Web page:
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Welcome – to a truly European location

Prof. Christa Tobler welcomes you at the beginning of the course and provides an introduction to the course, the team and the course goals.
Hello, and a warm welcome to all of you who are watching this video. We are excited about you are joining us for this course on Switzerland in Europe on money, migration, and other difficult matters. In fact, we are extending our welcome to you from a very special location, namely the Rhine taxi. As you can see, this is a boat that provides transportation on the River Rhine in the region of Basel. Basel University and more particularly its Europa Institute, or Institute for European Global Studies, is where this free online course is produced. As for the River Rhine, it originates in Switzerland and then crosses Europe way up to the Netherlands, where it enters the North Sea.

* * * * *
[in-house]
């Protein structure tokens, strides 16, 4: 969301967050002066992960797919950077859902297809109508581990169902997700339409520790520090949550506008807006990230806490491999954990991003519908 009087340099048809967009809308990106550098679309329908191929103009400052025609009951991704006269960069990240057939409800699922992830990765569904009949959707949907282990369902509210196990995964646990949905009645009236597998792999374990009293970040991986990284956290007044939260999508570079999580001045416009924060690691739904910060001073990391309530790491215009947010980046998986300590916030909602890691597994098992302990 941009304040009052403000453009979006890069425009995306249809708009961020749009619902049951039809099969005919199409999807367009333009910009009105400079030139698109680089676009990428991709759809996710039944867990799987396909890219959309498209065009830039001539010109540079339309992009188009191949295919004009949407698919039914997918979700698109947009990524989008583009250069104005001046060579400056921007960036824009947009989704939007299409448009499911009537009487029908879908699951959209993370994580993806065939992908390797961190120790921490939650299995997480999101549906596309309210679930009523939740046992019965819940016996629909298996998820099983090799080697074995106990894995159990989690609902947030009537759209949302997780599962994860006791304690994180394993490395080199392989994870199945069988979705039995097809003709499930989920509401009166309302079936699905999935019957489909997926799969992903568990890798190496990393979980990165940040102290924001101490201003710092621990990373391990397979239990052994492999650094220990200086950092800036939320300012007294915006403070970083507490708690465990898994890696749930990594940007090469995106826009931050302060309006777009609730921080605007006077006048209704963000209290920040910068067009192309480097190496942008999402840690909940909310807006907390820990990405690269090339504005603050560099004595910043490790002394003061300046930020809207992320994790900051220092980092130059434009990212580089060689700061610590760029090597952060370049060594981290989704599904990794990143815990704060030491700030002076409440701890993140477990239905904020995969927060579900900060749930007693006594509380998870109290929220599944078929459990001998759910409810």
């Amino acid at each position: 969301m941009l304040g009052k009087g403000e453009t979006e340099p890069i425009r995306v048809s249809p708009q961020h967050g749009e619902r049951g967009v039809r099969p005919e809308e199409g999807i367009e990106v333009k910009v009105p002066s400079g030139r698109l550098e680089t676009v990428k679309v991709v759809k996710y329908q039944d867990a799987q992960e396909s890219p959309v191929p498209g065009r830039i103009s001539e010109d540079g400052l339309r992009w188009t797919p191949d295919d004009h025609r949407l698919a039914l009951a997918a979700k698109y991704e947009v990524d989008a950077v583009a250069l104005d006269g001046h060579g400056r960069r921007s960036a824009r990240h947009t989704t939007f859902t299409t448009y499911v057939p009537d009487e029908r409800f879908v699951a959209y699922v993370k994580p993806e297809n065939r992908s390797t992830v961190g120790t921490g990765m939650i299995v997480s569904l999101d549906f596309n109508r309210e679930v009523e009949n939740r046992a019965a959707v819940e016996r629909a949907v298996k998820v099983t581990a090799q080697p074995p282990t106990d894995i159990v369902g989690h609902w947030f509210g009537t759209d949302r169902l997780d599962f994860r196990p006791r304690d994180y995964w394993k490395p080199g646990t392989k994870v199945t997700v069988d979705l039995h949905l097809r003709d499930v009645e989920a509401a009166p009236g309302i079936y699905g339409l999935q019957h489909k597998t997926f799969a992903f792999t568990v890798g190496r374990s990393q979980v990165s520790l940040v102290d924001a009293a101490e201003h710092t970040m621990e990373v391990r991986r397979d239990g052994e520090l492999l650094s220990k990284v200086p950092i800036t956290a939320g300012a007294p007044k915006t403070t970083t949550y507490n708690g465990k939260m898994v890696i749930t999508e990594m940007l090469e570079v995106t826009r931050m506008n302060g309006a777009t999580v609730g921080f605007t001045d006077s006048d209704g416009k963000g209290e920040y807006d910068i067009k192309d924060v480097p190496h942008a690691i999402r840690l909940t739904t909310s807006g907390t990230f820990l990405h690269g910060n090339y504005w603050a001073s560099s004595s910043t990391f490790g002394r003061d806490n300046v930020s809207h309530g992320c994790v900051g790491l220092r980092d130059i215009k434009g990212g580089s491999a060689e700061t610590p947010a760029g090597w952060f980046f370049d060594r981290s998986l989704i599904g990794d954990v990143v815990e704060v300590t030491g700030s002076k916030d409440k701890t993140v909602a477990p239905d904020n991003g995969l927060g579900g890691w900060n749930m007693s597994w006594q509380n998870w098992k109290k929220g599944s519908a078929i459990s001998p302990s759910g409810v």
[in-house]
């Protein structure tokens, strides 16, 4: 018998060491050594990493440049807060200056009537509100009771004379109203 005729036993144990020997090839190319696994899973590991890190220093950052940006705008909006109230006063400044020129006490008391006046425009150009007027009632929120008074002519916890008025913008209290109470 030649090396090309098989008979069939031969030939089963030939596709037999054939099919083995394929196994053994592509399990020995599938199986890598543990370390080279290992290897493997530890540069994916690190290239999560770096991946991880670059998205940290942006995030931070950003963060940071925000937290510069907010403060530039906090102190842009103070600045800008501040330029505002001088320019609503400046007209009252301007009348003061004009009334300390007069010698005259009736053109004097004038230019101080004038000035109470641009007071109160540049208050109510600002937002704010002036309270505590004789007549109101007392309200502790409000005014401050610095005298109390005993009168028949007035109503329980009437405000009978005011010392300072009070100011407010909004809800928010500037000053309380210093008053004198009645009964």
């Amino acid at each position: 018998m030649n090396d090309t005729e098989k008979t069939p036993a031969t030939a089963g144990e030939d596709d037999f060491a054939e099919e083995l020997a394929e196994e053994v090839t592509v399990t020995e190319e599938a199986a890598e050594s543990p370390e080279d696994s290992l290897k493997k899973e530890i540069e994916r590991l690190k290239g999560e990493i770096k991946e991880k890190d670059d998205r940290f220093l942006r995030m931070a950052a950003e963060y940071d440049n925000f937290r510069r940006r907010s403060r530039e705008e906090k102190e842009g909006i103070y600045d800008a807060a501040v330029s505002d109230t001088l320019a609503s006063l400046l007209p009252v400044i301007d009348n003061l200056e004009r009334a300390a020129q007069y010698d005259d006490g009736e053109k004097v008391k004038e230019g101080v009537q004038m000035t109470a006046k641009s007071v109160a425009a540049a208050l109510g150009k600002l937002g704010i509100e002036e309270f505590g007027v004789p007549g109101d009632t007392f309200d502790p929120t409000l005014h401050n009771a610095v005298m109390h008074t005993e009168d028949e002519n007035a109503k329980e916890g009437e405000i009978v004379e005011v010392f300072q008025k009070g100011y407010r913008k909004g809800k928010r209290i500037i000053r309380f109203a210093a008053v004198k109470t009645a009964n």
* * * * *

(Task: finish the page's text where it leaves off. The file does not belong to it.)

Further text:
The famous Dutch painter Rembrandt lived on the Rhine in the city of Leiden. Actually, he was called Rembrandt van Rijn, Rembrandt of the Rhine. The River Rhine links several European countries. So, you can see we are here in a very European location. Indeed, Basel is part of an important border region that links parts of France, Germany, and Switzerland. And that is very much at issue in our course. Of course, we are aware of the fact that if you do not live in Europe, it might, at first sight, seem rather exotic to do a course on such a subject.
However, if you have followed the media headlines in the past months on issues such as money and migration, you will have realised that even from a global perspective, Europe is very relevant in this context, and Switzerland is right in the middle of what happens in Europe. So, there are many interesting issues to be learned and discussed in our course, and we would like to congratulate you on your choice! That was a refreshing tour on the River Rhine. Back in our studio, let us address the Swiss-European relationship a little bit further. We have said that Switzerland is in the middle of what is happening in Europe.